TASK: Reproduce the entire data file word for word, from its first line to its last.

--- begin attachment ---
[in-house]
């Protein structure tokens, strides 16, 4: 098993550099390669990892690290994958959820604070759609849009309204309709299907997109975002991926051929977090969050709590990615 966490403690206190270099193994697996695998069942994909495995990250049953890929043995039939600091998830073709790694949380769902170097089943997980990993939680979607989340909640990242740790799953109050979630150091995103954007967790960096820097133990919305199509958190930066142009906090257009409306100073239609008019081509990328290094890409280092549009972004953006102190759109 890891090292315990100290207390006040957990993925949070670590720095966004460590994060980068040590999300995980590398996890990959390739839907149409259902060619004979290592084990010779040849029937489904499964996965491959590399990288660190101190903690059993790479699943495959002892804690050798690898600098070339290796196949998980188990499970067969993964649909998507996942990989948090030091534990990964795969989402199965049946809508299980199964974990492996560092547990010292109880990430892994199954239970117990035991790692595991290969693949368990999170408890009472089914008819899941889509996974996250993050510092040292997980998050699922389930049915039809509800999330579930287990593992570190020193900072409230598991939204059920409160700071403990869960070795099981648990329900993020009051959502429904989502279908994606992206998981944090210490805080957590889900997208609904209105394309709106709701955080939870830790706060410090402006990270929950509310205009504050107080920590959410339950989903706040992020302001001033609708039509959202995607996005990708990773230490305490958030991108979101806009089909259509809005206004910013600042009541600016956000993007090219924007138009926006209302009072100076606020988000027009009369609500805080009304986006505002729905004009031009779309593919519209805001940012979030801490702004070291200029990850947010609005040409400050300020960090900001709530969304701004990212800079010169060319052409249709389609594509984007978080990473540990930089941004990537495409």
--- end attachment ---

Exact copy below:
[in-house]
């Protein structure tokens, strides 16, 4: 098993550099390669990892690290994958959820604070759609849009309204309709299907997109975002991926051929977090969050709590990615 966490403690206190270099193994697996695998069942994909495995990250049953890929043995039939600091998830073709790694949380769902170097089943997980990993939680979607989340909640990242740790799953109050979630150091995103954007967790960096820097133990919305199509958190930066142009906090257009409306100073239609008019081509990328290094890409280092549009972004953006102190759109 890891090292315990100290207390006040957990993925949070670590720095966004460590994060980068040590999300995980590398996890990959390739839907149409259902060619004979290592084990010779040849029937489904499964996965491959590399990288660190101190903690059993790479699943495959002892804690050798690898600098070339290796196949998980188990499970067969993964649909998507996942990989948090030091534990990964795969989402199965049946809508299980199964974990492996560092547990010292109880990430892994199954239970117990035991790692595991290969693949368990999170408890009472089914008819899941889509996974996250993050510092040292997980998050699922389930049915039809509800999330579930287990593992570190020193900072409230598991939204059920409160700071403990869960070795099981648990329900993020009051959502429904989502279908994606992206998981944090210490805080957590889900997208609904209105394309709106709701955080939870830790706060410090402006990270929950509310205009504050107080920590959410339950989903706040992020302001001033609708039509959202995607996005990708990773230490305490958030991108979101806009089909259509809005206004910013600042009541600016956000993007090219924007138009926006209302009072100076606020988000027009009369609500805080009304986006505002729905004009031009779309593919519209805001940012979030801490702004070291200029990850947010609005040409400050300020960090900001709530969304701004990212800079010169060319052409249709389609594509984007978080990473540990930089941004990537495409």